From Historic Staple to Pop Culture Icon - Harpers Ferry Has Much to Offer
Harpers Ferry has gained pop culture notoriety in the last year because of the historical drama miniseries The Good Lord Bird (based on the 2013 novel of the same name by James McBride). The series is told from the point of view of Henry Shackleford, a fictional enslaved boy, part of John Brown's (played by Ethan Hawke) motley crew of abolitionist soldiers who participated in the famous 1859 raid on the U.S. Army depot at Harpers Ferry, West Virginia. Brown's raid failed to initiate the slave revolt he intended but was the instigating event that started the American Civil War. While 2020 may have been a year filled with more miniseries binge-watching than terrific trips to intriguing destinations, there is a lot to be said for at least being inspired to visit such unique locales of American History as Harpers Ferry.
For such a small town there were many dynamic events and a lot to learn about. George Washington established an armory and arsenal at Harpers Ferry in 1794. The day after Virginia seceded from the Union in 1861, Federal soldiers immediately burnt it down. Between 1861 and 1865, Harpers Ferry changed hands fourteen times. During the Civil War, Harpers Ferry became a significant Union army camp, headquarters site, and logistical supply base, and subsequently the largest surrender of United States forces during the Civil War took place there. As recent as 2002, the Civil War Trust successfully saved 325 acres of endangered land at Harpers Ferry, and in 2013 saved an essential tract of battlefield land on Bolivar Heights nearby. The Harpers Ferry water gap has been utilized by humans for centuries for transportation, power, and resources. Throughout years of human transformation and then the natural reclamation as areas are abandoned, the picturesque landscape has remained a constant - inspiring writers, artists, and millions of visitors.
A Dream For History Buffs and Outdoor Enthusiasts Alike
The good news for the AGC community is that history, nature, and adventure meet at Harpers Ferry, West Virginia. Nestled at the confluence of the Shenandoah and Potomac Rivers, Harpers Ferry has much to offer any outdoor enthusiast in addition to the amazing Civil War history. From biking, hiking, kayaking, and rafting, to museums, historic parks, and battlefields waiting to be explored.
In addition to the plethora of Civil War history, there are many fascinating things to learn about this destination. You can bike all the way there by trail from Washington D.C. The population is presently only 300 people - but that does not include the many ghosts who are said to also still inhabit the town. It is the location of the first meeting of W.E.B. Du Bois and the Niagara Movement which was the beginning of the NAACP and the fight for equal rights for Black Americans. And, also most famously in current-day history, the Appalachian Trail literally takes hikers right through town.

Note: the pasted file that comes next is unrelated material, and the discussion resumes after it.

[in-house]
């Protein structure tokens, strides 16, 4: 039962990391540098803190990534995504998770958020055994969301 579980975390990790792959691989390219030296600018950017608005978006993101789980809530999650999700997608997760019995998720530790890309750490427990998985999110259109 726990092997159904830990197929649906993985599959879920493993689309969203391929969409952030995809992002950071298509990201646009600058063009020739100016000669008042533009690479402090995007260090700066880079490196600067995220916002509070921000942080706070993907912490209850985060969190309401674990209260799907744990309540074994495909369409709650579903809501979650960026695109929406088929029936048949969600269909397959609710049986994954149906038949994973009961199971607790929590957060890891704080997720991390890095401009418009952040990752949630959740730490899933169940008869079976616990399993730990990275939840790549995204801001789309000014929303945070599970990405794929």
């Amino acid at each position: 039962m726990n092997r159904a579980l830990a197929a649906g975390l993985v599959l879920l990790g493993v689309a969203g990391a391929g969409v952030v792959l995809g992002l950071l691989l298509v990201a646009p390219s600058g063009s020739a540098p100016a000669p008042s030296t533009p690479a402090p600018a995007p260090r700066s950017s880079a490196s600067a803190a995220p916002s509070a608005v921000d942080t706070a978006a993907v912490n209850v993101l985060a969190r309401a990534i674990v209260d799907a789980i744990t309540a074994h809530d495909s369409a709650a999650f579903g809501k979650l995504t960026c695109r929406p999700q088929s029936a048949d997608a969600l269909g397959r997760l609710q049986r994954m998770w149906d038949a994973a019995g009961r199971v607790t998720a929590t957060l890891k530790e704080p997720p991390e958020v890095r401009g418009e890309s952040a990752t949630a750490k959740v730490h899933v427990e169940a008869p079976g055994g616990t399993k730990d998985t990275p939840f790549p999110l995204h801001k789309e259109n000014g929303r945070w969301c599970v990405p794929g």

West Virginia Section of the Appalachian Trail Has History that can't be missed
The West Virginia section of the Appalachian Trail passes through the heart of Harpers Ferry National Historical Park, the site of John Brown’s Raid and notable Civil War battles. Harpers Ferry is home to the Appalachian Trail Conservancy Headquarters and Visitor Center, known as the “psychological halfway point” of the Appalachian Trail. The path connecting the A.T. to the ATC passes through the campus of the former Storer College, created to provide education for freed enslaved people after the Civil War. Visit the Harpers Ferry National Historical Park, run by the National Park Service, which encompasses a series of museums where you can learn about the Civil War history of the area.
Hike, Cycle, or Kayak - Harpers Ferry Has it All
For cycling enthusiasts, a stretch of the mostly level ride along the Potomac River is a must. The trail from Harpers Ferry includes where the C&O Canal Towpath traverses the Chesapeake & Ohio Canal National Historical Park for a total distance of 184.5 miles between Georgetown in Washington, D.C., and Cumberland, Maryland. If the Shenandoah River is calling your name, there is no shortage of water activities from kayaking to canoeing or, even river rafting.
For a spectacular view of Harpers Ferry, beautifully framed by the two converging rivers, the best hike is up to Maryland Heights, a 5+ mile loop that is a favorite among visitors. Both hikers and history buffs will tell you the 1,200-foot climb to the overlook at Maryland Heights is well worth the trip. This is the vantage point of the Confederates as they shelled and captured the town in 1862. You can also continue on the ridge past many marked Civil War artillery batteries to the ruins of a stone fort.
A historical walking tour of Harpers Ferry explores the town's history from its first settlement to its participation in building the world's first successful steamboat. Nearby and across the Shenandoah from Harpers Ferry is one of the most unique views in all of Loudoun County Virginia. Nestled on the cliffs of the Potomac River, Harpers Ferry Brewing offers views of Maryland and West Virginia, including the town of Harpers Ferry off in the distance. Catch an amazing sunset and watch the trains roll in, all while enjoying one of their local beers. Loudoun County is also considered the Wine Country of DC and is a must-visit destination for lovers of artisanal, epicurean, and culturally rich experiences.
Harpers Ferry Holiday - The Adventure You've Been Waiting For
AGC has added Harpers Ferry Holiday to our 2021 schedule. This is a 4-day multisport-filled, long weekend getaway with an emphasis on the area’s natural beauty and charming historical significance. How does an active, rejuvenating, and fascinating holiday sound?